Sony and Screen Gems’ “Prom Night” terrorized the competish at the weekend box office, grossing an estimated $22.7 million from 2,700 theaters and scoring the best bow for a horror pic so far this year.
“Prom Night,” starring Brittany Snow and Johnathon Schaech, pulled off the move despite a generally soft marketplace for horror pics. More suspense than gore orgy, film won the B.O. crown by a wide margin on the strength of teens who took advantage of the pic’s friendly PG-13 rating.
Placing No. 2 in its bow, Fox Searchlight and New Regency’s Keanu Reeves-Forest Whitaker cop actioner “Street Kings” grossed an estimated $12 million from 2,467 runs, according to Rentrak.
Continuing to play a strong hand, Sony’s gambling drama “21” came in No. 3 in its third sesh, declining a narrow 28% to an estimated $11 million from 2,736 runs for a cume of $62.3 million. That gave Sony two pics in the top five.
But the overall slump at the domestic B.O. continued, sans the breakout hits enjoyed during the first part of 2007, including “300” and “Wild Hogs.” (“Dr. Seuss’ Horton Hears a Who!” is the only 2008 film to cross the $100 million mark; last year there were four.)
Weekend revs came in 19.6% behind the same frame last year, when thriller “Disturbia” opened to $22.2 million. While “Prom Night,” co-financed by Miramax, matched that, the slate of films as a whole did less business. That drove year-to-date revenues down by 3.45%, according to Media by Numbers. Attendance is down 6.57%. Nervous studio execs won’t know if the economy’s a factor until the busy summer sesh.
Miramax’s so-so reviewed “Smart People” — the weekend’s other new wide release — only placed No. 7, grossing an estimated $4.2 million from 1,106 runs for a per location average, $3,797. Dramedy, whose cast includes Dennis Quaid, Sarah Jessica Parker and Ellen Page, revolves around a college professor whose normally staid existence is upturned.
Also about a college professor, Overture’s “The Visitor” got off to a stronger start on the strength of glowing reviews, even though it didn’t have the advantage of a well-known cast. Specialty film, opening on only four theaters, posted a per screen average of $22,096 after grossing an estimated $88,383.
“It’s a real discovery,” Overture exec VP of theatrical distribution Kyle Davies said.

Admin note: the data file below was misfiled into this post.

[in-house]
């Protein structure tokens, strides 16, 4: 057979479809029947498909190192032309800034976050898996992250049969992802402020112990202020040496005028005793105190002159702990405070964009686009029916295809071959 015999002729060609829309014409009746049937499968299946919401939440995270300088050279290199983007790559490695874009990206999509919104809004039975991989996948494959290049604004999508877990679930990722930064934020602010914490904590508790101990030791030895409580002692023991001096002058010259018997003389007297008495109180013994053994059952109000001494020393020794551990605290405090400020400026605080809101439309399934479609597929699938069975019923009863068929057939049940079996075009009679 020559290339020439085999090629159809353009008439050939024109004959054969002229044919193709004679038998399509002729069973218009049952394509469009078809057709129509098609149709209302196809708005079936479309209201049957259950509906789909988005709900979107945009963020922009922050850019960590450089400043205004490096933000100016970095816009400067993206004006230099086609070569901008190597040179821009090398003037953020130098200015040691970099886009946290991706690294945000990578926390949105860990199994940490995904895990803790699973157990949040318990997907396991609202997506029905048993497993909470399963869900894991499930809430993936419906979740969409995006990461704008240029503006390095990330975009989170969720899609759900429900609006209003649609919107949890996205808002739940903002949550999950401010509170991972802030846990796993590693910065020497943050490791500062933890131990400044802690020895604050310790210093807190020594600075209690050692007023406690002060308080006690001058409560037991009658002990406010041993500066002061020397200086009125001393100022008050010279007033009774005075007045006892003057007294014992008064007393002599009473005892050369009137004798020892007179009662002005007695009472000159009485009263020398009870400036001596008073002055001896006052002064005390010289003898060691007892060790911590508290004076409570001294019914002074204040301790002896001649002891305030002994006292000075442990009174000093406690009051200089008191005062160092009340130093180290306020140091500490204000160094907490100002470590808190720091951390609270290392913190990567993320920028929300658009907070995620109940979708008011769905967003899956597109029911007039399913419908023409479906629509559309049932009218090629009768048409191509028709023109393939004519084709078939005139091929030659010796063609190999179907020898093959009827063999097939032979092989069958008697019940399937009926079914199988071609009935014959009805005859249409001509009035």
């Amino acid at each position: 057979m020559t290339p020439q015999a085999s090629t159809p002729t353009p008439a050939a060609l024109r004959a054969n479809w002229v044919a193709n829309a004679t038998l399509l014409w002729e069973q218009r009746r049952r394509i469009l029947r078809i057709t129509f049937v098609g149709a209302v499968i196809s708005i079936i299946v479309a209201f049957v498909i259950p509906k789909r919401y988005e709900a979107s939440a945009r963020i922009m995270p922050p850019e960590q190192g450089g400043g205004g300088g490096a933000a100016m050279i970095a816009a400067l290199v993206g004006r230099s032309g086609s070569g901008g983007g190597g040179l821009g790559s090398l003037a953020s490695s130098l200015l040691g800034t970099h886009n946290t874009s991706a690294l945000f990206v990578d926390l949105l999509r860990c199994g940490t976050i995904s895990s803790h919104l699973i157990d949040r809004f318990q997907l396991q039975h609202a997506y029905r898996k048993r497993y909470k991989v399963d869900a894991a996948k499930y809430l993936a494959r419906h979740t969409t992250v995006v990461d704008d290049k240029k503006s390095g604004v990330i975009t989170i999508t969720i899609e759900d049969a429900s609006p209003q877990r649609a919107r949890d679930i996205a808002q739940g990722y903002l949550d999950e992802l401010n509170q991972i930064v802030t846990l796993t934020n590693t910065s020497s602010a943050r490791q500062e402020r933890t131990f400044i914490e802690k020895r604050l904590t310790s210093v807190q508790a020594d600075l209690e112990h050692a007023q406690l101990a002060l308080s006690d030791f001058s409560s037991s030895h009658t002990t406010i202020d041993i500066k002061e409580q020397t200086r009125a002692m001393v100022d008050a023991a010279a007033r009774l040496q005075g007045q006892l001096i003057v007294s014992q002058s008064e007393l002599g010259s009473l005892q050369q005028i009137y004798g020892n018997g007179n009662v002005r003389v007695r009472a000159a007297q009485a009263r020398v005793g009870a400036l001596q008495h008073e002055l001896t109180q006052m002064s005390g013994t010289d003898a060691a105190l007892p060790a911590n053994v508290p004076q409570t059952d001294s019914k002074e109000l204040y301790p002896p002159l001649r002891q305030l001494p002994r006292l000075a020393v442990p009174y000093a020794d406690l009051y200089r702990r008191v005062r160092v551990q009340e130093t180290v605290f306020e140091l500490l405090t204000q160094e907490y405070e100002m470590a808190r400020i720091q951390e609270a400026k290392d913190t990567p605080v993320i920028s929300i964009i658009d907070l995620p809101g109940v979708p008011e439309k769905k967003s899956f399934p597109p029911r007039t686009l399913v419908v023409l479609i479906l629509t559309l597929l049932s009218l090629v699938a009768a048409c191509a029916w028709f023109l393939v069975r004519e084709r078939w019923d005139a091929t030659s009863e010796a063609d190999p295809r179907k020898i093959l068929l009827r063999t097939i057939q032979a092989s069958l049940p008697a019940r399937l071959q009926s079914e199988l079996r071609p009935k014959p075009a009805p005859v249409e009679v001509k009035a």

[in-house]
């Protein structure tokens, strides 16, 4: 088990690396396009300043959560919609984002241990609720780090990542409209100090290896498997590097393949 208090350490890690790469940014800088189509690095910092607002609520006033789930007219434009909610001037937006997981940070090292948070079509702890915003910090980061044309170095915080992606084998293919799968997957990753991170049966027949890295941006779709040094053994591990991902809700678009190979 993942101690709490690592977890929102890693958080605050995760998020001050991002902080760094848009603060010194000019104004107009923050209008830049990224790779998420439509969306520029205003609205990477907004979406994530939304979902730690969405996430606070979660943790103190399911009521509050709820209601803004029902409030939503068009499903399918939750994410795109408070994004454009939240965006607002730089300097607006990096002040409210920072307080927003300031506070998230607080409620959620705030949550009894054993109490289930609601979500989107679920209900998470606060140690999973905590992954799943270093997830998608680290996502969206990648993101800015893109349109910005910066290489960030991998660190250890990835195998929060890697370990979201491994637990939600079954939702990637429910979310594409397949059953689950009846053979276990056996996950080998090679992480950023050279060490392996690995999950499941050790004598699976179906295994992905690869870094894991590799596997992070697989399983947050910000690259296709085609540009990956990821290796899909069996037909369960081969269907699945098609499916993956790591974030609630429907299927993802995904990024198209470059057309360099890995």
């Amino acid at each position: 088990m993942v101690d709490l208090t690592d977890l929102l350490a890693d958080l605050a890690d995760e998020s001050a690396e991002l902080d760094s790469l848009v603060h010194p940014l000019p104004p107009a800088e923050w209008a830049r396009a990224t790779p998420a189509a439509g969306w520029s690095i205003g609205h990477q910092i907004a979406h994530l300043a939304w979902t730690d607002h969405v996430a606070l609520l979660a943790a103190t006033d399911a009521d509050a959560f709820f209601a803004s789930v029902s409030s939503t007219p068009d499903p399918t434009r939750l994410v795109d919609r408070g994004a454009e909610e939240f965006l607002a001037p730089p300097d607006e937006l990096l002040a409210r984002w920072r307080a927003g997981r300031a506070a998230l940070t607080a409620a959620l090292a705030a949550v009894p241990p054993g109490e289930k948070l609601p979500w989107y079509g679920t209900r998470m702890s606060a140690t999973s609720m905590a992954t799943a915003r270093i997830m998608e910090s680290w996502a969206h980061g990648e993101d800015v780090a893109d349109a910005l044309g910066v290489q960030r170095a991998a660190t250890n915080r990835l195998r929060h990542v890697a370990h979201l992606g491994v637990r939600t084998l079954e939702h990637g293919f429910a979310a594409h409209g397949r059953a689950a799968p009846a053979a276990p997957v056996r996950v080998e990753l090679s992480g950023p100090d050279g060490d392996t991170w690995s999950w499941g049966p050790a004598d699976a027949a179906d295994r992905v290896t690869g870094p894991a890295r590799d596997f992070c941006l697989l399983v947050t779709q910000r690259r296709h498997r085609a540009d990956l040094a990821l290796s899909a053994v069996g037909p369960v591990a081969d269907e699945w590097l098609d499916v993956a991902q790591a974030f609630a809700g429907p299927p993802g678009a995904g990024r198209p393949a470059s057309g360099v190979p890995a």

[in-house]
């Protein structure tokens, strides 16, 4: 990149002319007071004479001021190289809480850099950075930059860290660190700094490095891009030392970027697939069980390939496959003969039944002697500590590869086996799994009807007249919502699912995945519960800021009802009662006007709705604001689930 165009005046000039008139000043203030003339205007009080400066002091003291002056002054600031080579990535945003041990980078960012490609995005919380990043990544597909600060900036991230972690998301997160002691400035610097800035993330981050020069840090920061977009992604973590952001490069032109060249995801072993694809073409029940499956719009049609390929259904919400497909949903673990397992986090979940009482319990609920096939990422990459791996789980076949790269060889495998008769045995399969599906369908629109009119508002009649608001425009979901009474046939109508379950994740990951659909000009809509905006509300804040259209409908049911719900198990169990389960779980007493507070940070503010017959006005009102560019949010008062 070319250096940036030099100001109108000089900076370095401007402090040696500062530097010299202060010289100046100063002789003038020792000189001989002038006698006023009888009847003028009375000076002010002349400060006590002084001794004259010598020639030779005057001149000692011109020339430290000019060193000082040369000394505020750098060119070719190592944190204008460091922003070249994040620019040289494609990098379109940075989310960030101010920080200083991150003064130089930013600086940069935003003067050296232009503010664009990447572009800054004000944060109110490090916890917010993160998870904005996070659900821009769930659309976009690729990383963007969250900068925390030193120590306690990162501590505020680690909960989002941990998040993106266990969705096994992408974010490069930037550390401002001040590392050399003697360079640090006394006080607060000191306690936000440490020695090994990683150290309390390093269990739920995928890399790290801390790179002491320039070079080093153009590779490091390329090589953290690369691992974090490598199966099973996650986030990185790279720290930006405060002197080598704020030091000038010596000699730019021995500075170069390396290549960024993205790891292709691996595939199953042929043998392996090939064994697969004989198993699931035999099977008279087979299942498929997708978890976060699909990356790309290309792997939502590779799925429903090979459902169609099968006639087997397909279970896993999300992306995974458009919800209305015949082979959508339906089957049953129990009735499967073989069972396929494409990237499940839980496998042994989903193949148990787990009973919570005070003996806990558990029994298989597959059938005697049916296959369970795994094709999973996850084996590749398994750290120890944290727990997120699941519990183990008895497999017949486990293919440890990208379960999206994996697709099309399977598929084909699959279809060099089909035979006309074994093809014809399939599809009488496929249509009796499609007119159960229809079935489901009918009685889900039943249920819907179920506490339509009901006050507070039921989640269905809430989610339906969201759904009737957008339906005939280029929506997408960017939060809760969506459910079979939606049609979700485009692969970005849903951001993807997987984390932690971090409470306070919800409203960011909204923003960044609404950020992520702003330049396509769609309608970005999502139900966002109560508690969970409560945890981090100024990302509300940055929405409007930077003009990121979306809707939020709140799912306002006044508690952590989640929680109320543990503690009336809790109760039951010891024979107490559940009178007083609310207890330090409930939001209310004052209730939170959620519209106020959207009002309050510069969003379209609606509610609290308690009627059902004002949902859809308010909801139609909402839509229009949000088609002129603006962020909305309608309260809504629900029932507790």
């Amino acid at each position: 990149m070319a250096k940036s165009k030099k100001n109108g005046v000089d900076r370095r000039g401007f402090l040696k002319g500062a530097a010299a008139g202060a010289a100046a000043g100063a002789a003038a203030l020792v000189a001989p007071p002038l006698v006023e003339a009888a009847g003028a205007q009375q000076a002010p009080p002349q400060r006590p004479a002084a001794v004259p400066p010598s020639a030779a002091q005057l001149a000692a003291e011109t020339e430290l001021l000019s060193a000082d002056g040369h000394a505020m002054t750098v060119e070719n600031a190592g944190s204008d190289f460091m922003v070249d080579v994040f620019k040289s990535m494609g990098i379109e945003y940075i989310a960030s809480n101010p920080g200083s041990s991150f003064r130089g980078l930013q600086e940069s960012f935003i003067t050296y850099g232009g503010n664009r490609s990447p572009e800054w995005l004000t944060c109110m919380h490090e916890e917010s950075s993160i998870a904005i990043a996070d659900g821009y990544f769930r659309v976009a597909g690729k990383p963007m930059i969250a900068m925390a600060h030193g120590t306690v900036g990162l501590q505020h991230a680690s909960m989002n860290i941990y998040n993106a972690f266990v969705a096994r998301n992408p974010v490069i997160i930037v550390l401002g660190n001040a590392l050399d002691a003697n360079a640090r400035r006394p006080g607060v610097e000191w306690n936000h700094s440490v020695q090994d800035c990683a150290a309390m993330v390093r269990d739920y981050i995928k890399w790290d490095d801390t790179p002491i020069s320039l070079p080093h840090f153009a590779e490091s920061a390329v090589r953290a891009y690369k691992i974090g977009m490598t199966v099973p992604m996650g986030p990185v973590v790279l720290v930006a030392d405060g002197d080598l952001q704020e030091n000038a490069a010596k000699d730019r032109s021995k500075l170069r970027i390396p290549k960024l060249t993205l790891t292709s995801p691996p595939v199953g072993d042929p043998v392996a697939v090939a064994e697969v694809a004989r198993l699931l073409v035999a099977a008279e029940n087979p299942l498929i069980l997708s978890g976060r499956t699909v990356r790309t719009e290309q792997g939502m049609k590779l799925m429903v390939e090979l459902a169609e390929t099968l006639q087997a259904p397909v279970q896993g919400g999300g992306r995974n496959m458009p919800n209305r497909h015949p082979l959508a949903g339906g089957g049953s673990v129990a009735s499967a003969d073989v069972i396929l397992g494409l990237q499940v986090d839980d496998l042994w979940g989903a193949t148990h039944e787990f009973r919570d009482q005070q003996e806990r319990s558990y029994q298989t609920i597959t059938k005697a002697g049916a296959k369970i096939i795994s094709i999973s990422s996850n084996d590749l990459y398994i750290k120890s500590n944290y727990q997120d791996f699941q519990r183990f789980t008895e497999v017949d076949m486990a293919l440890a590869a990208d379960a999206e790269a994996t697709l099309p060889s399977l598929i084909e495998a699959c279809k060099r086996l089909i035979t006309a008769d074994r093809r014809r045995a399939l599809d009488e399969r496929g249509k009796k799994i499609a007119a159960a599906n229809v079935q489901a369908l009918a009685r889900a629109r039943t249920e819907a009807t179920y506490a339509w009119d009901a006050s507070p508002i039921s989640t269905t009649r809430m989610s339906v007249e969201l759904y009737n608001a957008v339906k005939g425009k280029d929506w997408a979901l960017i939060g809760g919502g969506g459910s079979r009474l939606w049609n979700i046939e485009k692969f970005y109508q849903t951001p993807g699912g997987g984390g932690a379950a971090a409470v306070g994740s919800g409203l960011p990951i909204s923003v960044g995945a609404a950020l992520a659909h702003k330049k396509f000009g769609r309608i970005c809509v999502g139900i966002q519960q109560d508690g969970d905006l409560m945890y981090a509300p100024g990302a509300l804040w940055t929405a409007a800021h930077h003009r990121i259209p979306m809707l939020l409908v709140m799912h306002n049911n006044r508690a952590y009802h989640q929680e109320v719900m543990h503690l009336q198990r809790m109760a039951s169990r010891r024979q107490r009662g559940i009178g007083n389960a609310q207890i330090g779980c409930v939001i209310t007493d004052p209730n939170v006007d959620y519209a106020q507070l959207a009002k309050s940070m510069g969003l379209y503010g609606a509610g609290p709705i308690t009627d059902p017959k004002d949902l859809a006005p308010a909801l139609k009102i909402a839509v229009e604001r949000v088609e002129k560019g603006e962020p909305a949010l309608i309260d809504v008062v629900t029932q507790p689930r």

Star billing of George Clooney and Renee Zellweger also didn’t seem to help Universal’s period screwball comedy “Leatherheads,” which declined 51% in its second sesh to an estimated $6.2 million from 2,771 theaters for a cume of $21.9 million.
“Leatherheads,” directed by Clooney, continued to lag behind Fox-Walden’s family adventure-fantasy “Nim’s Island,” which declined only 32% in its second sesh to an estimated $9 million from 3,518 runs for a cume of $25.3 million. That put “Nim’s” at No. 4 for the weekend, while “Leatherheads” took No. 5.
Last weekend, Universal put “Leatherheads” ahead of “Nim’s,” but the order reversed when final numbers came in Monday in a boost for Fox-Walden.
“Prom Night,” produced by Neal Moritz and loosely based on the 1980 film starring Jamie Lee Curtis, marks another success for Sony label Screen Gems. Nelson McCormick directed from a script by J.S. Cardone. Pic revolves around a sadistic killer who turns prom night into a living hell for a group of high schoolers.
Sony prexy of domestic distribution Rory Bruer said teens dominated the aud. Pic played slightly female.
“I don’t know anybody that does it better. They know this genre so well, and you certainly have to give them props for contemporizing a classic. It hit the sweet spot, helped by the fact that it’s prom season. All our ducks were in a row,” Bruer said.
Film is the highest opening for a horror pic since Lionsgate’s “Saw IV,” which opened to $31.7 million in October.
Thanks to “Prom Night,” DreamWorks/Paramount’s horror pic “The Ruins” took a steep 59% tumble its second sesh to $32 million from 2,814 runs for a cume of $13.4 million. Spyglass co-produced.
“Prom Night” marks the third weekend in a row that Sony has taken the No. 1 spot. “21” won the previous two frames.
The Fox empire also continues to dominate the upper reaches of the B.O. chart. A co-production of Searchlight and New Regency, the R-rated “Street Kings” was distributed by 20th Century Fox. Expectations were modest for the film.
“Street Kings,” about corruption in the L.A. Police Dept., a favorite topic of Ellroy’s works, played heavily to young males. Of the aud, 56% were men, while 55% were under the age of 55.
“It is a quality ensemble picture.. It provides a window into the battle that is on the streets of America,” Fox senior VP of distribution Chris Aronson said.
On the specialty side, Fox Searchlight’s feel-good docu “Young@Heart” posted the second highest location per average of the frame after “The Visitor.” Film, about an elderly rock chorus, grossed an estimated $52,312 from four theaters in New York and Los Angeles for a per screen average of $13,078. Pic’s five day cume is $63,606.
Among holdovers, Martin Scorsese’s Rolling Stones concert docu “Shine A Light” declined 34% to an estimated $982,000 from 277 locations, with more than a third being Imax theaters.